13 quick safety tips to prevent fires at the cottage or cabin
Aug 30, 2018 05:06PM
● By Editor
By Ray Ford of Cottage Life - August 30, 2018
Outside the cottage
1. Store fuel, firewood, and other combustible materials at least 10 metres from the cottage.
2. Keep roof and rain gutters free of dried leaves and pine needles. Install a screened cap on your chimney.
3. Keep firefighting tools (a bucket of water or sand, shovels, and a garden hose) handy when you’re having a bonfire or burning brush.
4. Keep barbecues clean, and be on hand when you’re using the stove or the grill. “Cooking is the leading cause of home fires in the province, and often that’s unattended cooking,” explains Ryan Betts, program specialist with Public Fire Safety education in the Office of the Fire marshal.
5. If you allow smoking at the cottage, establish a safe smoking area with a sand- or water-filled can for butts. Ask visitors to use the area and stub the butts out in the can.
Inside the cottage
6. Learn how your smoke alarms work and test them at least monthly. Ontario’s Fire Code requires them on every storey and outside all sleeping areas. Regularly replace the batteries and replace the alarm itself every eight years. If you have an appliance fired by wood or fossil fuel, or an attached garage, install a carbon-monoxide detector.
7. Develop a fire escape plan. Designate family members who are responsible to help guests, people who may have trouble getting out on their own, and pets. Keep keys and cellphones in a handy place, so they can be found during a hasty exit. Once everyone is out and accounted for at a meeting place, call 911 or your local emergency number and report the fire.
8. Keep the local emergency number and directions to the cottage handy at a designated spot and saved on your mobile phone. Make sure guests know where to find them.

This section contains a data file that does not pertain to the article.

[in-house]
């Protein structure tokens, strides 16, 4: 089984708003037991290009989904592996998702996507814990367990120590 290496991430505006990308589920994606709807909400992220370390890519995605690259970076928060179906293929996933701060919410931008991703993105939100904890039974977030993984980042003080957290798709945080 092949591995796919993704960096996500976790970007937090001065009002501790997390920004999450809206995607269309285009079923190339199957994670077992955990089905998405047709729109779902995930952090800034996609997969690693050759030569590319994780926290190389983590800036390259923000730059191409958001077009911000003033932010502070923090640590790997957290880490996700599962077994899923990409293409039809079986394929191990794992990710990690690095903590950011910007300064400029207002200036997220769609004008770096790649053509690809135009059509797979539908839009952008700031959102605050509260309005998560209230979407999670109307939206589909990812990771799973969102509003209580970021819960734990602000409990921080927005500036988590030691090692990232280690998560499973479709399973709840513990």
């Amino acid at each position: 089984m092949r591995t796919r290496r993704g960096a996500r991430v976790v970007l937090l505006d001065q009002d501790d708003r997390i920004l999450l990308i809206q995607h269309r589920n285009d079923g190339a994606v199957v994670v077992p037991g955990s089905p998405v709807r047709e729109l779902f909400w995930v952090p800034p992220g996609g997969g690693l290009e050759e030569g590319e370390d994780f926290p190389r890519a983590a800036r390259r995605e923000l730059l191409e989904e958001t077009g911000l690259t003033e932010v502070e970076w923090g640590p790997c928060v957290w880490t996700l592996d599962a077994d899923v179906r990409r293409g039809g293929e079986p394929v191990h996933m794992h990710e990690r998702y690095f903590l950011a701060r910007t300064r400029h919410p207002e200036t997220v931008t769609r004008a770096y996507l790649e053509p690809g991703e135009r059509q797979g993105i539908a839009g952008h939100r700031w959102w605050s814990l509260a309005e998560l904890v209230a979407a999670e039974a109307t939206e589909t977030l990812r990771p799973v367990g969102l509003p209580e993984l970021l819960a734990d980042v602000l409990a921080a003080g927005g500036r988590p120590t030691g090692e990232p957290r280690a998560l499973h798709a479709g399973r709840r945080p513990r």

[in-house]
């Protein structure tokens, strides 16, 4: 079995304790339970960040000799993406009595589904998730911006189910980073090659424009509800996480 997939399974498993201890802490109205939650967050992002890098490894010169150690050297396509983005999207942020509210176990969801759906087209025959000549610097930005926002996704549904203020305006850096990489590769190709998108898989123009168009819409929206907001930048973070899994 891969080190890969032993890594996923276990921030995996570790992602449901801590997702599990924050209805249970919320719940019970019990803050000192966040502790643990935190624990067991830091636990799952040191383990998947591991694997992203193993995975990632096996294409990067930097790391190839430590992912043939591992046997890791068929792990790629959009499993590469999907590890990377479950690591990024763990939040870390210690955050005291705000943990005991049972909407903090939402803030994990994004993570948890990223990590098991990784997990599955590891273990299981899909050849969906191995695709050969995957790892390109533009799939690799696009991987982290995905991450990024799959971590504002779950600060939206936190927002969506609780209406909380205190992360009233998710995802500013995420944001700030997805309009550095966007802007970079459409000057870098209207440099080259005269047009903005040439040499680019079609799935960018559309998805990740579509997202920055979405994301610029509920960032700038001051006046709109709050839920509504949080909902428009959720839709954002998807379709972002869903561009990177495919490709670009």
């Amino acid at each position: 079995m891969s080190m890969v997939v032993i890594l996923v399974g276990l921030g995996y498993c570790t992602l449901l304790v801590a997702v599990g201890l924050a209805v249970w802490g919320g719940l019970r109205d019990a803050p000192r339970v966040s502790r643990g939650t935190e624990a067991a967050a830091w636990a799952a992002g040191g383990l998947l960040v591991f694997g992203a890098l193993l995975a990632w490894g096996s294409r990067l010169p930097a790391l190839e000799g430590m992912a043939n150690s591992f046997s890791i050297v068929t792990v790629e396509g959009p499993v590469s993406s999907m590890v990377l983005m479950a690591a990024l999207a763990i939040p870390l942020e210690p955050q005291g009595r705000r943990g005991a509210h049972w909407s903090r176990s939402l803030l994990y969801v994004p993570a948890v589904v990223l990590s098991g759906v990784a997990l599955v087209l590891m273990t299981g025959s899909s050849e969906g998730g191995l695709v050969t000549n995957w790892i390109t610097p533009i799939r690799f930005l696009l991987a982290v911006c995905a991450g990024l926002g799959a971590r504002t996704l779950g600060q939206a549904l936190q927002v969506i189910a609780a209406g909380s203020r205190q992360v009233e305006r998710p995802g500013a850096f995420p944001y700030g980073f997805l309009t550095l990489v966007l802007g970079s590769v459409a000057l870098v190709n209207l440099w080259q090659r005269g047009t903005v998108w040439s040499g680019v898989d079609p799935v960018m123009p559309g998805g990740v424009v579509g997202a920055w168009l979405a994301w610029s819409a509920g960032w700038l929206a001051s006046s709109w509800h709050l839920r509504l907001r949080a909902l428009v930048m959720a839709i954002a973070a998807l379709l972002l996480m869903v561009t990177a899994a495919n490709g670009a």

9. Clean and check your chimney regularly. Maintain fuel burning appliances.
10. Know your exits. “We need to take a page from the air-lines: here’s where the exits are,” says Ryan Betts, program specialist, Public Fire Safety education with the Office of the Fire marshal. “It sounds nerdy, but if you’re a stranger in a strange place, you need to know this stuff.” Once outside, move to a spot where arriving neighbours and firefighters can see you. “You want to make sure they know everyone is accounted for, so they don’t have to put themselves at risk to rescue you,” Betts adds.
11. Install fire extinguishers in the kitchen, garage, and boathouse, and in any powerboats, and learn how to use them. Ensure they’re maintained and pressurized as per the manufacturer’s instructions. (When fighting a fire with an extinguisher, always keep an escape route behind you.)
12. Ensure your address number is visible from the road. Consider ways to make your lane easier to navigate for large fire vehicles.
13. Properly dispose of ashes from wood-burning appliances. Put ashes in sand or in mineral soil in a steel bucket (but don’t leave the hot bucket on the wood deck), then spread and bury them, or treat them like a campfire and put water or snow on top.